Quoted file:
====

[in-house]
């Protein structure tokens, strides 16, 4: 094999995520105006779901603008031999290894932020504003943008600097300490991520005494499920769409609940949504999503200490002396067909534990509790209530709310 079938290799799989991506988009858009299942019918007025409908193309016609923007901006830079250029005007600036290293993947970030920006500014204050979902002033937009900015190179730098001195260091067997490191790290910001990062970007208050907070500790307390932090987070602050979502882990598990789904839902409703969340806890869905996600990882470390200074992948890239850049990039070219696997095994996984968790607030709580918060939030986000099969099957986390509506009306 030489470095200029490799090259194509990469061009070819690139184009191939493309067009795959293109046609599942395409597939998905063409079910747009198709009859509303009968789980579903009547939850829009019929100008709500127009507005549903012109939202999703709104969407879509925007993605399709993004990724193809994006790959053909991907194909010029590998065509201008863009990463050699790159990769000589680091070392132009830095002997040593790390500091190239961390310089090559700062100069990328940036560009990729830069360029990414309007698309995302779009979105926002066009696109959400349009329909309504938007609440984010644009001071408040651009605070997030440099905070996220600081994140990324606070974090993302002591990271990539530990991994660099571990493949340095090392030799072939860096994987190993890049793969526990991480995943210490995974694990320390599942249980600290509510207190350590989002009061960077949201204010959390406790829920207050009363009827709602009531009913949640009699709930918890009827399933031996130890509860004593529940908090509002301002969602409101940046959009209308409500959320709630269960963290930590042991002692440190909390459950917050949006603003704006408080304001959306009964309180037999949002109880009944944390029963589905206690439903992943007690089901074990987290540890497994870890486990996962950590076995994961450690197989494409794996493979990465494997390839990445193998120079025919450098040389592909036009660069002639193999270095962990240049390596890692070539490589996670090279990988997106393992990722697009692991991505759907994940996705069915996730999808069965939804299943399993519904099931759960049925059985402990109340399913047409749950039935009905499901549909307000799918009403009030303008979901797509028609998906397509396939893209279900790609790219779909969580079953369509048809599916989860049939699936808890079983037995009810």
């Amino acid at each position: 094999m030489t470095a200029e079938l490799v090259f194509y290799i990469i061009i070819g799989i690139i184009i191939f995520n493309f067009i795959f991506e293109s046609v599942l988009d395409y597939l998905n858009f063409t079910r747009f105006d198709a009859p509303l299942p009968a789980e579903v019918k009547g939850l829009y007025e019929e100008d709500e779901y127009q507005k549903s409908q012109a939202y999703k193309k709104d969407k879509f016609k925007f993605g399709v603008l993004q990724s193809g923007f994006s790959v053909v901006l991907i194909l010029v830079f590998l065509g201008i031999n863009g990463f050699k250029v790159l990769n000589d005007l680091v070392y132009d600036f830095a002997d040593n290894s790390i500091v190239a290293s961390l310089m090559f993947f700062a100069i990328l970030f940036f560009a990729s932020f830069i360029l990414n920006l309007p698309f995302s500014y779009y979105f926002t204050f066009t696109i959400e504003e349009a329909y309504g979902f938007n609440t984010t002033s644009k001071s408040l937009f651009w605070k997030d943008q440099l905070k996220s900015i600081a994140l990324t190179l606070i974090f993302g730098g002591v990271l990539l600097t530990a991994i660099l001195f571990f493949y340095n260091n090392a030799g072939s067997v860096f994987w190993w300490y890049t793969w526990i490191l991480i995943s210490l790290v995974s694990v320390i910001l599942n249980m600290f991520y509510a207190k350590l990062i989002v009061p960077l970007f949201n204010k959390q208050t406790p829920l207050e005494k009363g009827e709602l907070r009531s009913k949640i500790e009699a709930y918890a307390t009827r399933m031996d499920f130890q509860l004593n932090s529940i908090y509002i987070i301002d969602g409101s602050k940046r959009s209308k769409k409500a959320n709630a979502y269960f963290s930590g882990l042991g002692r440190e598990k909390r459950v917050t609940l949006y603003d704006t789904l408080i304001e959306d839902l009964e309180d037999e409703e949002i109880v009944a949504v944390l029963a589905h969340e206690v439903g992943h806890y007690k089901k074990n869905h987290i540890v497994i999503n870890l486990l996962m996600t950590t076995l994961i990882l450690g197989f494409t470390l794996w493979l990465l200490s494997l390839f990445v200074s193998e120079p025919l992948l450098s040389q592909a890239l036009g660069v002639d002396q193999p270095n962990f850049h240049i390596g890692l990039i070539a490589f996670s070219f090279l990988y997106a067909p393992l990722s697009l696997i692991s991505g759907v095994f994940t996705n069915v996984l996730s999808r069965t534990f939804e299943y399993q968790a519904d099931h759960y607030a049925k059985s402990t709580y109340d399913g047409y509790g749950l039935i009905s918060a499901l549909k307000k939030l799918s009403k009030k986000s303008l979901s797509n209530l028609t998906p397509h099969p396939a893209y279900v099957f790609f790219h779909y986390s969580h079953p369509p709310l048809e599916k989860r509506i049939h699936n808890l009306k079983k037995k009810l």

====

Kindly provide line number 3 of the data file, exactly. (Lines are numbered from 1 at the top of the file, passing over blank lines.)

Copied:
């Amino acid at each position: 094999m030489t470095a200029e079938l490799v090259f194509y290799i990469i061009i070819g799989i690139i184009i191939f995520n493309f067009i795959f991506e293109s046609v599942l988009d395409y597939l998905n858009f063409t079910r747009f105006d198709a009859p509303l299942p009968a789980e579903v019918k009547g939850l829009y007025e019929e100008d709500e779901y127009q507005k549903s409908q012109a939202y999703k193309k709104d969407k879509f016609k925007f993605g399709v603008l993004q990724s193809g923007f994006s790959v053909v901006l991907i194909l010029v830079f590998l065509g201008i031999n863009g990463f050699k250029v790159l990769n000589d005007l680091v070392y132009d600036f830095a002997d040593n290894s790390i500091v190239a290293s961390l310089m090559f993947f700062a100069i990328l970030f940036f560009a990729s932020f830069i360029l990414n920006l309007p698309f995302s500014y779009y979105f926002t204050f066009t696109i959400e504003e349009a329909y309504g979902f938007n609440t984010t002033s644009k001071s408040l937009f651009w605070k997030d943008q440099l905070k996220s900015i600081a994140l990324t190179l606070i974090f993302g730098g002591v990271l990539l600097t530990a991994i660099l001195f571990f493949y340095n260091n090392a030799g072939s067997v860096f994987w190993w300490y890049t793969w526990i490191l991480i995943s210490l790290v995974s694990v320390i910001l599942n249980m600290f991520y509510a207190k350590l990062i989002v009061p960077l970007f949201n204010k959390q208050t406790p829920l207050e005494k009363g009827e709602l907070r009531s009913k949640i500790e009699a709930y918890a307390t009827r399933m031996d499920f130890q509860l004593n932090s529940i908090y509002i987070i301002d969602g409101s602050k940046r959009s209308k769409k409500a959320n709630a979502y269960f963290s930590g882990l042991g002692r440190e598990k909390r459950v917050t609940l949006y603003d704006t789904l408080i304001e959306d839902l009964e309180d037999e409703e949002i109880v009944a949504v944390l029963a589905h969340e206690v439903g992943h806890y007690k089901k074990n869905h987290i540890v497994i999503n870890l486990l996962m996600t950590t076995l994961i990882l450690g197989f494409t470390l794996w493979l990465l200490s494997l390839f990445v200074s193998e120079p025919l992948l450098s040389q592909a890239l036009g660069v002639d002396q193999p270095n962990f850049h240049i390596g890692l990039i070539a490589f996670s070219f090279l990988y997106a067909p393992l990722s697009l696997i692991s991505g759907v095994f994940t996705n069915v996984l996730s999808r069965t534990f939804e299943y399993q968790a519904d099931h759960y607030a049925k059985s402990t709580y109340d399913g047409y509790g749950l039935i009905s918060a499901l549909k307000k939030l799918s009403k009030k986000s303008l979901s797509n209530l028609t998906p397509h099969p396939a893209y279900v099957f790609f790219h779909y986390s969580h079953p369509p709310l048809e599916k989860r509506i049939h699936n808890l009306k079983k037995k009810l």